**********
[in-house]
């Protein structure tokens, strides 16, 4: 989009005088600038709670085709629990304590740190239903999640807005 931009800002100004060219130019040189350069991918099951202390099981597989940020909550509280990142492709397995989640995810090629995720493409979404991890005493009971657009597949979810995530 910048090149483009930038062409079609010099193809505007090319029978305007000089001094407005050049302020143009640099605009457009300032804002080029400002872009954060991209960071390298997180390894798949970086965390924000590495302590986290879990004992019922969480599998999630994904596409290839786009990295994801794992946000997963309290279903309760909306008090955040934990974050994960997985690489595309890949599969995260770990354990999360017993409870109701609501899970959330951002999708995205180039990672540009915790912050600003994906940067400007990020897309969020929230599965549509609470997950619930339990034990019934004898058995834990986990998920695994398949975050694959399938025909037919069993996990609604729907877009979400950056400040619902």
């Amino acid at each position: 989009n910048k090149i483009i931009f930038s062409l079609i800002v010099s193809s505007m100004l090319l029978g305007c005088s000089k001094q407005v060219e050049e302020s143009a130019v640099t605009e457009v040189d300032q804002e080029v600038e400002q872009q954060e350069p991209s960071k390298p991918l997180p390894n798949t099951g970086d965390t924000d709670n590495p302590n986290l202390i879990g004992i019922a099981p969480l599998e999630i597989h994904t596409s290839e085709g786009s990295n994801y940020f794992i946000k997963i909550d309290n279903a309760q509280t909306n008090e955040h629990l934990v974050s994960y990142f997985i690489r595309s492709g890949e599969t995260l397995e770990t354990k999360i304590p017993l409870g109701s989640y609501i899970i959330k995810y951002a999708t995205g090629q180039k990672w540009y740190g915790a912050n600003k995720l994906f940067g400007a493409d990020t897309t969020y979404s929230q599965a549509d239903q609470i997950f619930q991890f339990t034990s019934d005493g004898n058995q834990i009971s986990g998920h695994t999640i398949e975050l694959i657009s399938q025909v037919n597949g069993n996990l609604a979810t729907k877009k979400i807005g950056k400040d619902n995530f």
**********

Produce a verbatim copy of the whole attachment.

[in-house]
């Protein structure tokens, strides 16, 4: 989009005088600038709670085709629990304590740190239903999640807005 931009800002100004060219130019040189350069991918099951202390099981597989940020909550509280990142492709397995989640995810090629995720493409979404991890005493009971657009597949979810995530 910048090149483009930038062409079609010099193809505007090319029978305007000089001094407005050049302020143009640099605009457009300032804002080029400002872009954060991209960071390298997180390894798949970086965390924000590495302590986290879990004992019922969480599998999630994904596409290839786009990295994801794992946000997963309290279903309760909306008090955040934990974050994960997985690489595309890949599969995260770990354990999360017993409870109701609501899970959330951002999708995205180039990672540009915790912050600003994906940067400007990020897309969020929230599965549509609470997950619930339990034990019934004898058995834990986990998920695994398949975050694959399938025909037919069993996990609604729907877009979400950056400040619902």
């Amino acid at each position: 989009n910048k090149i483009i931009f930038s062409l079609i800002v010099s193809s505007m100004l090319l029978g305007c005088s000089k001094q407005v060219e050049e302020s143009a130019v640099t605009e457009v040189d300032q804002e080029v600038e400002q872009q954060e350069p991209s960071k390298p991918l997180p390894n798949t099951g970086d965390t924000d709670n590495p302590n986290l202390i879990g004992i019922a099981p969480l599998e999630i597989h994904t596409s290839e085709g786009s990295n994801y940020f794992i946000k997963i909550d309290n279903a309760q509280t909306n008090e955040h629990l934990v974050s994960y990142f997985i690489r595309s492709g890949e599969t995260l397995e770990t354990k999360i304590p017993l409870g109701s989640y609501i899970i959330k995810y951002a999708t995205g090629q180039k990672w540009y740190g915790a912050n600003k995720l994906f940067g400007a493409d990020t897309t969020y979404s929230q599965a549509d239903q609470i997950f619930q991890f339990t034990s019934d005493g004898n058995q834990i009971s986990g998920h695994t999640i398949e975050l694959i657009s399938q025909v037919n597949g069993n996990l609604a979810t729907k877009k979400i807005g950056k400040d619902n995530f």